How perfectionism only feeds our inhibitions
I’m a bit of a perfectionist. I like to make sure that everything I do is done to a high standard, especially things that are my own, personal work, such as my writing. This has its pros and cons; on one hand, it means that generally, the work I do is quite good by most standards, yet on the other hand, it often means spending hours niggling over small details that overall don’t make that much difference. It’s partly for this reason why it took much longer than expected to finish my novel!
Perfectionism manifests itself in much more than just work, however. We also see a need to be perfect, or at least to appear as such, in social situations, on social media, or when trying new things. Most of us are unconsciously striving towards some form of standard or ideal inside our own minds simply as we go about our everyday lives.
During a weekend course called The Landmark Forum that I did in 2017, I remember very clearly something that was repeated constantly during those few days: that the fundamental concern of every human being is striving to look good, and to avoid looking bad. If we really shine the spotlight onto this, we can see that it plays out everywhere, and with almost everyone in our lives – we are all going around trying to look good in some way, and trying to avoid looking bad. We try to portray this image of perfection so as to meet this ‘need’ to look good.
This does come at a cost, however. Constant striving towards so-called perfection often leads us to become inauthentic in some way. This is especially evident in social situations and on social media – what we see is rarely what is actually going on in someone’s mind, or in their lives. We say and do certain things to give off a particular impression that fits, or ‘looks good’ in the given circumstances, and we tend to avoid doing or saying things that would have us look ‘bad.’
Another issue with perfectionism is it can stop us from trying new things. For example, for a long time I really wanted to try stand-up comedy, but was scared that people wouldn’t find me funny. A tug of war ensued in my mind for more than a year – part of me wanted to give it a go, but another part didn’t want to end up looking like a fool. In other words, the perfectionist in me was so worried that I wouldn’t ‘get it right’ and would end up looking a complete idiot. Finally I recently gave it a go, and people actually laughed!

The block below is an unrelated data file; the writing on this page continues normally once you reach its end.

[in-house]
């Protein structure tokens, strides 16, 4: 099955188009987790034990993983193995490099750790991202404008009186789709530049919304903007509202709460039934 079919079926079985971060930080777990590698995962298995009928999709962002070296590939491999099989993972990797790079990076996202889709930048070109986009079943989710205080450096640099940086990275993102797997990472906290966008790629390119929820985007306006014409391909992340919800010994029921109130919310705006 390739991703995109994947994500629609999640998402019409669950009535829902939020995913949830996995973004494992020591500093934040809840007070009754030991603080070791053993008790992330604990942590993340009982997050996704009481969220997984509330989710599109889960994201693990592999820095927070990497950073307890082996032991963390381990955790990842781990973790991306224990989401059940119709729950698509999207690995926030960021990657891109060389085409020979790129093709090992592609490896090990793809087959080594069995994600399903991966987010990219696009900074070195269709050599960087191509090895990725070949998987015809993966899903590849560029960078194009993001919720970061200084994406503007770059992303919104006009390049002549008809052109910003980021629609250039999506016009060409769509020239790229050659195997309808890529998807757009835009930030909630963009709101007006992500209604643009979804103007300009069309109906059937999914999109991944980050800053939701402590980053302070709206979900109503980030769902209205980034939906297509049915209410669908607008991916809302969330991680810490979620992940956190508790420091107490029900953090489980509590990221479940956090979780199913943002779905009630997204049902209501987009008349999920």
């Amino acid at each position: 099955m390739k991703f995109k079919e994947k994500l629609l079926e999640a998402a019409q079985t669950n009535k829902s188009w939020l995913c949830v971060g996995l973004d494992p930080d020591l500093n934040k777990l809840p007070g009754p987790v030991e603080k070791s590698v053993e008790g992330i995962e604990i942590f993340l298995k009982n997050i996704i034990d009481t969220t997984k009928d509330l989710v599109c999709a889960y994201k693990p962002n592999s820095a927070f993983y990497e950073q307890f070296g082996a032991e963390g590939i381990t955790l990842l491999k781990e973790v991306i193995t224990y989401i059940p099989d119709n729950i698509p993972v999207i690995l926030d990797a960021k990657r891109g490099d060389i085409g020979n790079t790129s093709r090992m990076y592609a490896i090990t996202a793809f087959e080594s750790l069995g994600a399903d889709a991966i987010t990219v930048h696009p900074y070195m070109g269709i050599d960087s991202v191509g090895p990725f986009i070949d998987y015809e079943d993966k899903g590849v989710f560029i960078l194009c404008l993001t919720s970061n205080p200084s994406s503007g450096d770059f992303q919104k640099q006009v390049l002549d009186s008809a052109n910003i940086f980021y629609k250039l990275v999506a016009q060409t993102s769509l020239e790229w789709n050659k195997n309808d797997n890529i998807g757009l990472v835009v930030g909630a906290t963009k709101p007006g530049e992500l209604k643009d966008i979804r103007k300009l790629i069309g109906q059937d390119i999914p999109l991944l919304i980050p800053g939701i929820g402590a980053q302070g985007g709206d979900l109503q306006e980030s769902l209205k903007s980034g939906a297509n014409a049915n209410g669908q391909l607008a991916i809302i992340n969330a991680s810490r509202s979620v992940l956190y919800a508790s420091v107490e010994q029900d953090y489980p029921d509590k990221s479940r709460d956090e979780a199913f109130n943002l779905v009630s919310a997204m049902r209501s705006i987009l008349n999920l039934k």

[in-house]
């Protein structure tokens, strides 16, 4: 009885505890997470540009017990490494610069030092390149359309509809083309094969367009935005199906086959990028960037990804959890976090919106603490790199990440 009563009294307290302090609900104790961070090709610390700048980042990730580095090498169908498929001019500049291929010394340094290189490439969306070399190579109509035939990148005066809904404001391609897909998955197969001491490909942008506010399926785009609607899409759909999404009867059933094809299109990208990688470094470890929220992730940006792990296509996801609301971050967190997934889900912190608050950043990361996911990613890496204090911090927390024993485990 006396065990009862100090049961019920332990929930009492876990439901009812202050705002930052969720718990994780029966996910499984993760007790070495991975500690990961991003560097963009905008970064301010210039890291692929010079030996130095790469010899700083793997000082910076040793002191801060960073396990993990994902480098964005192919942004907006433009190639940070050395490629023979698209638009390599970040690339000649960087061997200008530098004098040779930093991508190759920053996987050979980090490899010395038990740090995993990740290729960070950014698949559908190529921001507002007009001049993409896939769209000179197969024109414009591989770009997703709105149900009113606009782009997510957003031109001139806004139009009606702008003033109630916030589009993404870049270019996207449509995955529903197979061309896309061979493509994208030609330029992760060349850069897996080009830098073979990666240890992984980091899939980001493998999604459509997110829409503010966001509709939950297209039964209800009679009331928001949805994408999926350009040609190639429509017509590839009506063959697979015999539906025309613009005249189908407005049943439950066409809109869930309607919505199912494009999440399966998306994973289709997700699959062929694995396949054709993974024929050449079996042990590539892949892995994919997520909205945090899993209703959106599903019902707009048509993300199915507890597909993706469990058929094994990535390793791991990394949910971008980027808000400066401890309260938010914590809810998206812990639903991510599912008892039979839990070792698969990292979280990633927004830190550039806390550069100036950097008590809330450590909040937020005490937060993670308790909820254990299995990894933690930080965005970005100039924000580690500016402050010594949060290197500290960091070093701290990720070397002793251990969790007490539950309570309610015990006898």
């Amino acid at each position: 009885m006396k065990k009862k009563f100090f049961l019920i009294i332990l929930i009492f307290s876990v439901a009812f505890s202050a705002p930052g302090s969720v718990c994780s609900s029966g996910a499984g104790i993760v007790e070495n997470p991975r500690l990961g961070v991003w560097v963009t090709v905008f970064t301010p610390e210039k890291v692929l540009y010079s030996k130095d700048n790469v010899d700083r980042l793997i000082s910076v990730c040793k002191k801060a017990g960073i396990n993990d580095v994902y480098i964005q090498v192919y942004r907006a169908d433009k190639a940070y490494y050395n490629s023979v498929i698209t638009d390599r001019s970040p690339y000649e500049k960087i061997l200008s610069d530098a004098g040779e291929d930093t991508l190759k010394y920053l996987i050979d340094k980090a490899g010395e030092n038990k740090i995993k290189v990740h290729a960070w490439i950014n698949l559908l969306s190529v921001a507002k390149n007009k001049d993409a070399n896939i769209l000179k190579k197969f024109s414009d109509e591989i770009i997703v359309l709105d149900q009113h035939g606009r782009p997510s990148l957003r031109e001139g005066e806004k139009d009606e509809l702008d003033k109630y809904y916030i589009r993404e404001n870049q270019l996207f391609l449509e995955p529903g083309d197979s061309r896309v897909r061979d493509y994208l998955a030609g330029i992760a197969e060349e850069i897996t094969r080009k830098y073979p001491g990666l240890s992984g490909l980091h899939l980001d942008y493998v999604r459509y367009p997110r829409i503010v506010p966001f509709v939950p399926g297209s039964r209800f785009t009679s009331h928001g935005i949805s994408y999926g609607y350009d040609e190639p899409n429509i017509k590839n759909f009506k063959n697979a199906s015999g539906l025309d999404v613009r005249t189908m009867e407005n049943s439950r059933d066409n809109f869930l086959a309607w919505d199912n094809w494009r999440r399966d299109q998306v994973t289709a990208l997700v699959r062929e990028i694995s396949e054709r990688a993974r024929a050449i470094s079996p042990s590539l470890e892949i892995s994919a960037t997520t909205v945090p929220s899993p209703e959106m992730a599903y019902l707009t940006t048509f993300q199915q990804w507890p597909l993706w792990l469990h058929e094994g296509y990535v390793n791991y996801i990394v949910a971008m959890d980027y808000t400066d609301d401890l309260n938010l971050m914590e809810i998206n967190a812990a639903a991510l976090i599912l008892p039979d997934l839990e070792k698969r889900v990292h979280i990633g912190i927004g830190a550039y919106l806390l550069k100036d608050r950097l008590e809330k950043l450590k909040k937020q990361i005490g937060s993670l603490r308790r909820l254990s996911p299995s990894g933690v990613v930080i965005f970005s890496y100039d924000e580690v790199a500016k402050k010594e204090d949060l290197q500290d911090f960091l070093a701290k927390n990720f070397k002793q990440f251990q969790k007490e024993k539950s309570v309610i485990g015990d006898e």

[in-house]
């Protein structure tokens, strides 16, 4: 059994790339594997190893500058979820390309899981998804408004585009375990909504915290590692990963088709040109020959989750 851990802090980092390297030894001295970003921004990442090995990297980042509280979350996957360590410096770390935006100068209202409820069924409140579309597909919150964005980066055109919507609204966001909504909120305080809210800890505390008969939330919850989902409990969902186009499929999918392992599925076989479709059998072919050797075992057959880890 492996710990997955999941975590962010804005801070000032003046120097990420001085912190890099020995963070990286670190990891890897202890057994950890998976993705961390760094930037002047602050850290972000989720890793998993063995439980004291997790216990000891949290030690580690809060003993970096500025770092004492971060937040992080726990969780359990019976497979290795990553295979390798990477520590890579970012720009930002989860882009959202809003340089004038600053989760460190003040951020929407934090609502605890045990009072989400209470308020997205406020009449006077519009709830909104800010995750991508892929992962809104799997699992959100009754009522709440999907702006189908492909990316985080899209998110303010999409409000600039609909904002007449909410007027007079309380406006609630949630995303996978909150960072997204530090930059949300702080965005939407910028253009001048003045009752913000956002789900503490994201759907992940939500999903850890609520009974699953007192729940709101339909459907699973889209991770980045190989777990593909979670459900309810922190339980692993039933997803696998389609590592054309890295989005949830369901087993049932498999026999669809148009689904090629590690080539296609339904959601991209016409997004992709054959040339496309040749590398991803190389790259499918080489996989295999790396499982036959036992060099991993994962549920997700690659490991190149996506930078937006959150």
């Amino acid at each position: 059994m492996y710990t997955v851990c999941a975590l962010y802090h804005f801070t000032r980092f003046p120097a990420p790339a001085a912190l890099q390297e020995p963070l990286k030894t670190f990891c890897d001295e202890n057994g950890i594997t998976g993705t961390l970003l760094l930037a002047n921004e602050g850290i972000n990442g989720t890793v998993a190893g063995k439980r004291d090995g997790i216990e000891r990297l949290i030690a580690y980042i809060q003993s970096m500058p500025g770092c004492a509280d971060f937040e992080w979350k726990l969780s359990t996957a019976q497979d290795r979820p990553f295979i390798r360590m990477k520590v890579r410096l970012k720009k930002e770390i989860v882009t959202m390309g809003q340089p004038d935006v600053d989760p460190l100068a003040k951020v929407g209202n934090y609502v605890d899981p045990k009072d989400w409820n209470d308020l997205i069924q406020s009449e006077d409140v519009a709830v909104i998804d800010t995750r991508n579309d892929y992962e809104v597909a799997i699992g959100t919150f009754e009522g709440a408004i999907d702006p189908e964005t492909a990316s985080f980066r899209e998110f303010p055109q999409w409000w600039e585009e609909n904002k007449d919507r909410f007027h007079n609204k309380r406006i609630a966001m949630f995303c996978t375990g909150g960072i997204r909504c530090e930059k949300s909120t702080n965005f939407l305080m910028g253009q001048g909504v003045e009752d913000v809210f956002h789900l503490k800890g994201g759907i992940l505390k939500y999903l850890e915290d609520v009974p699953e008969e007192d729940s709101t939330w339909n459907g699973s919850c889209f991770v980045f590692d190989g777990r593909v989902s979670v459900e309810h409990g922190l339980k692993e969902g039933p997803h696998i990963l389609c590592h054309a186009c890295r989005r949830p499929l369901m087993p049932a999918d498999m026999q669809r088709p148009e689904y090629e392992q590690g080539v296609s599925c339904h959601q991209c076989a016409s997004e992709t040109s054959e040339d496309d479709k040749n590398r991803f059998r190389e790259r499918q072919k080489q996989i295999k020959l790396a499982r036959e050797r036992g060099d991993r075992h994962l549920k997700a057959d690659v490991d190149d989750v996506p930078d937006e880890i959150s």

The final issue with perfectionism I’d like to highlight, is what really is perfection anyway? Who defines what actually constitutes perfection? Often, the standards that we’re trying to live up to don’t originate in us, but instead come from society’s, or some other person’s, ideals which we then internalise and try to emulate. This is not only false (as in, it is not true for us) but very tiring.
If you identify as a perfectionist, the first thing I’d recommend is to examine where you are trying to live up to false standards and ideals. Who do you think you have to be, or what do you think you have to do in certain situations? You might, for example, believe that you always have to be nice to other people, no matter what. Or that you always have to wear make-up. These could be standards that you have. Or perhaps, you believe you always have to show a happy face to the world. Or that you have to be a “real man” or woman (whatever these mean!). Question whether these standards and ideals are really true for you.
When it comes to tasks, and trying new things, go for good enough instead of perfection. Perfection, as you may have already gleaned, is an illusion that only exists as an intangible concept in people’s minds. If you aim for at least good enough in all that you do, not only will you complete everything to a high standard, but will spend far less time scrutinising every little detail.
The next thing I’m about to say might come as a bit of a contradiction given what I just wrote about perfection being an illusion, but we are actually already perfect. We already have everything we need to be the people we’re meant to be, and what we don’t we can learn. Nothing in life is a coincidence. All the skills we have, all our talents and abilities, are all here to serve us in doing what we’re meant to be doing here. Of course, we make mistakes, but that’s part of being human.
What’s important here is giving up other people’s (and society in general’s) ideals of perfection, taking the mask away from our eyes and seeing the truth of who we actually are, and what’s truly important for us as individuals. When we are able to do this, slowly we will peel away the veneers of inauthenticity until only our true self remains. We can then set healthy standards for ourselves that come from a place of truth and authenticity. When we can give up our need to be ‘perfect,’ whatever that really means, not only can we bring our true selves and talents to the fore, but we can live a much richer life! To read more about bringing more authenticity into your life, check out Jack’s post here.
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